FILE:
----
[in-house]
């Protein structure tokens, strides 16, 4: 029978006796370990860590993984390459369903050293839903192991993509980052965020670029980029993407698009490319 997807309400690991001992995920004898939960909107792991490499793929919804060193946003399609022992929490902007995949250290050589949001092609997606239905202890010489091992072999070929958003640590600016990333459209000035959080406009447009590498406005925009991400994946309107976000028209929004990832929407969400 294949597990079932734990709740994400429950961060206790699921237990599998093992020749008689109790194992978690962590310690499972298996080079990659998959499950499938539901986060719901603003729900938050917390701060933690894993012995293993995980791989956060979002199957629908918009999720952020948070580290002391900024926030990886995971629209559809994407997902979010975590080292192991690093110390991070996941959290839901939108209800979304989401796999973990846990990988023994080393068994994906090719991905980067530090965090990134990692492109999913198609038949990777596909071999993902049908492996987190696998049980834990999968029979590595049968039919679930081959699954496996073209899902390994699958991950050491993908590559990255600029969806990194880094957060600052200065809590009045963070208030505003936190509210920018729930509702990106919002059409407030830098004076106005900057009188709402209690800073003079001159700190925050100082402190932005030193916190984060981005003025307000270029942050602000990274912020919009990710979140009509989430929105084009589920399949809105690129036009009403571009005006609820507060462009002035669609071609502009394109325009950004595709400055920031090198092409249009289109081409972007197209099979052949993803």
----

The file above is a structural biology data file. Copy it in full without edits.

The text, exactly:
[in-house]
């Protein structure tokens, strides 16, 4: 029978006796370990860590993984390459369903050293839903192991993509980052965020670029980029993407698009490319 997807309400690991001992995920004898939960909107792991490499793929919804060193946003399609022992929490902007995949250290050589949001092609997606239905202890010489091992072999070929958003640590600016990333459209000035959080406009447009590498406005925009991400994946309107976000028209929004990832929407969400 294949597990079932734990709740994400429950961060206790699921237990599998093992020749008689109790194992978690962590310690499972298996080079990659998959499950499938539901986060719901603003729900938050917390701060933690894993012995293993995980791989956060979002199957629908918009999720952020948070580290002391900024926030990886995971629209559809994407997902979010975590080292192991690093110390991070996941959290839901939108209800979304989401796999973990846990990988023994080393068994994906090719991905980067530090965090990134990692492109999913198609038949990777596909071999993902049908492996987190696998049980834990999968029979590595049968039919679930081959699954496996073209899902390994699958991950050491993908590559990255600029969806990194880094957060600052200065809590009045963070208030505003936190509210920018729930509702990106919002059409407030830098004076106005900057009188709402209690800073003079001159700190925050100082402190932005030193916190984060981005003025307000270029942050602000990274912020919009990710979140009509989430929105084009589920399949809105690129036009009403571009005006609820507060462009002035669609071609502009394109325009950004595709400055920031090198092409249009289109081409972007197209099979052949993803």